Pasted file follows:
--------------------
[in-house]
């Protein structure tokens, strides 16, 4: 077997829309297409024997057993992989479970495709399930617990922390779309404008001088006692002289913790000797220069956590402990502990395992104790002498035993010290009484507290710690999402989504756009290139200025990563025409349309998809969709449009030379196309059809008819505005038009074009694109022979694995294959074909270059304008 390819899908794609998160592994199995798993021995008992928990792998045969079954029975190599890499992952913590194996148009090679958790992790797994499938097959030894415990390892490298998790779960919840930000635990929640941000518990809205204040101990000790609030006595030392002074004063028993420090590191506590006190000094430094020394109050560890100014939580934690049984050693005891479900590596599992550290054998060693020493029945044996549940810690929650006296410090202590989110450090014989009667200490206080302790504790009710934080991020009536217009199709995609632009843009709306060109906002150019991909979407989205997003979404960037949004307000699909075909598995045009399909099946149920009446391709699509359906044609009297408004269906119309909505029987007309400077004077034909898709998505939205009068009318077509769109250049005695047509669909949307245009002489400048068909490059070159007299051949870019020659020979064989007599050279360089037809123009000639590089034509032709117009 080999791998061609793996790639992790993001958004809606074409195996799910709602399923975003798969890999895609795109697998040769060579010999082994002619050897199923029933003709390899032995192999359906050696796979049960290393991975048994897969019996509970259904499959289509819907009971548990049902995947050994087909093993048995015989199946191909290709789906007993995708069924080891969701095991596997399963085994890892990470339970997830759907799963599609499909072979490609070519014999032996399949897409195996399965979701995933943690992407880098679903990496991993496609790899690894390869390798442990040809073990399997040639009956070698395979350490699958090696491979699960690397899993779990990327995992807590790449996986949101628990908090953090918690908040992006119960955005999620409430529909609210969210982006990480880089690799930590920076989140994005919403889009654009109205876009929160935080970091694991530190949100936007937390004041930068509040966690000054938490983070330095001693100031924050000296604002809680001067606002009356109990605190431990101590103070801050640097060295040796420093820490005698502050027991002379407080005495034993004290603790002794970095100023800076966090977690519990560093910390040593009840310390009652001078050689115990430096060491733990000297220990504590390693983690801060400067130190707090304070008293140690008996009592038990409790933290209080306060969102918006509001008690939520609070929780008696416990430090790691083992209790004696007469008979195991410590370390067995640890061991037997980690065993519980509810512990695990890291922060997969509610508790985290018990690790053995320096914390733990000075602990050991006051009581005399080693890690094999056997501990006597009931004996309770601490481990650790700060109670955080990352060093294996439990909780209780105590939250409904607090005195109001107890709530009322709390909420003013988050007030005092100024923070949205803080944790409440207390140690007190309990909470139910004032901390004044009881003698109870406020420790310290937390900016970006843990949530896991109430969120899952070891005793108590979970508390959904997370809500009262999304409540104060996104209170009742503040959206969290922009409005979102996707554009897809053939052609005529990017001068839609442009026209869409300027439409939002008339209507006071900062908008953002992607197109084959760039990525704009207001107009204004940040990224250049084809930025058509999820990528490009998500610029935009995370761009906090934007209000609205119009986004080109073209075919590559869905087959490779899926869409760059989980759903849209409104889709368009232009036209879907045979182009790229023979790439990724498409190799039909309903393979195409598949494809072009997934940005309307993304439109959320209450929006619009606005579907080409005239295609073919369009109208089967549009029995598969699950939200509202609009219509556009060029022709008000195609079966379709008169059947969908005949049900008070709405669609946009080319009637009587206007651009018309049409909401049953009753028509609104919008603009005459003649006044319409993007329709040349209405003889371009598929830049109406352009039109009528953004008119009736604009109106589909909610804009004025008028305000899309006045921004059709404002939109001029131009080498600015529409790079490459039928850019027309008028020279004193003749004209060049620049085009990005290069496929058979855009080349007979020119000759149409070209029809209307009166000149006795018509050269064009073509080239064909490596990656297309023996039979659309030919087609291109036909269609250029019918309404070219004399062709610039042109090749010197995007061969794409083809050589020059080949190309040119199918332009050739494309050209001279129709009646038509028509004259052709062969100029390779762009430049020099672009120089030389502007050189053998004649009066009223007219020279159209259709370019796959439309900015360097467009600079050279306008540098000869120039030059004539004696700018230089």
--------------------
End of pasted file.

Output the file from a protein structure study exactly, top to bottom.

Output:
[in-house]
């Protein structure tokens, strides 16, 4: 077997829309297409024997057993992989479970495709399930617990922390779309404008001088006692002289913790000797220069956590402990502990395992104790002498035993010290009484507290710690999402989504756009290139200025990563025409349309998809969709449009030379196309059809008819505005038009074009694109022979694995294959074909270059304008 390819899908794609998160592994199995798993021995008992928990792998045969079954029975190599890499992952913590194996148009090679958790992790797994499938097959030894415990390892490298998790779960919840930000635990929640941000518990809205204040101990000790609030006595030392002074004063028993420090590191506590006190000094430094020394109050560890100014939580934690049984050693005891479900590596599992550290054998060693020493029945044996549940810690929650006296410090202590989110450090014989009667200490206080302790504790009710934080991020009536217009199709995609632009843009709306060109906002150019991909979407989205997003979404960037949004307000699909075909598995045009399909099946149920009446391709699509359906044609009297408004269906119309909505029987007309400077004077034909898709998505939205009068009318077509769109250049005695047509669909949307245009002489400048068909490059070159007299051949870019020659020979064989007599050279360089037809123009000639590089034509032709117009 080999791998061609793996790639992790993001958004809606074409195996799910709602399923975003798969890999895609795109697998040769060579010999082994002619050897199923029933003709390899032995192999359906050696796979049960290393991975048994897969019996509970259904499959289509819907009971548990049902995947050994087909093993048995015989199946191909290709789906007993995708069924080891969701095991596997399963085994890892990470339970997830759907799963599609499909072979490609070519014999032996399949897409195996399965979701995933943690992407880098679903990496991993496609790899690894390869390798442990040809073990399997040639009956070698395979350490699958090696491979699960690397899993779990990327995992807590790449996986949101628990908090953090918690908040992006119960955005999620409430529909609210969210982006990480880089690799930590920076989140994005919403889009654009109205876009929160935080970091694991530190949100936007937390004041930068509040966690000054938490983070330095001693100031924050000296604002809680001067606002009356109990605190431990101590103070801050640097060295040796420093820490005698502050027991002379407080005495034993004290603790002794970095100023800076966090977690519990560093910390040593009840310390009652001078050689115990430096060491733990000297220990504590390693983690801060400067130190707090304070008293140690008996009592038990409790933290209080306060969102918006509001008690939520609070929780008696416990430090790691083992209790004696007469008979195991410590370390067995640890061991037997980690065993519980509810512990695990890291922060997969509610508790985290018990690790053995320096914390733990000075602990050991006051009581005399080693890690094999056997501990006597009931004996309770601490481990650790700060109670955080990352060093294996439990909780209780105590939250409904607090005195109001107890709530009322709390909420003013988050007030005092100024923070949205803080944790409440207390140690007190309990909470139910004032901390004044009881003698109870406020420790310290937390900016970006843990949530896991109430969120899952070891005793108590979970508390959904997370809500009262999304409540104060996104209170009742503040959206969290922009409005979102996707554009897809053939052609005529990017001068839609442009026209869409300027439409939002008339209507006071900062908008953002992607197109084959760039990525704009207001107009204004940040990224250049084809930025058509999820990528490009998500610029935009995370761009906090934007209000609205119009986004080109073209075919590559869905087959490779899926869409760059989980759903849209409104889709368009232009036209879907045979182009790229023979790439990724498409190799039909309903393979195409598949494809072009997934940005309307993304439109959320209450929006619009606005579907080409005239295609073919369009109208089967549009029995598969699950939200509202609009219509556009060029022709008000195609079966379709008169059947969908005949049900008070709405669609946009080319009637009587206007651009018309049409909401049953009753028509609104919008603009005459003649006044319409993007329709040349209405003889371009598929830049109406352009039109009528953004008119009736604009109106589909909610804009004025008028305000899309006045921004059709404002939109001029131009080498600015529409790079490459039928850019027309008028020279004193003749004209060049620049085009990005290069496929058979855009080349007979020119000759149409070209029809209307009166000149006795018509050269064009073509080239064909490596990656297309023996039979659309030919087609291109036909269609250029019918309404070219004399062709610039042109090749010197995007061969794409083809050589020059080949190309040119199918332009050739494309050209001279129709009646038509028509004259052709062969100029390779762009430049020099672009120089030389502007050189053998004649009066009223007219020279159209259709370019796959439309900015360097467009600079050279306008540098000869120039030059004539004696700018230089």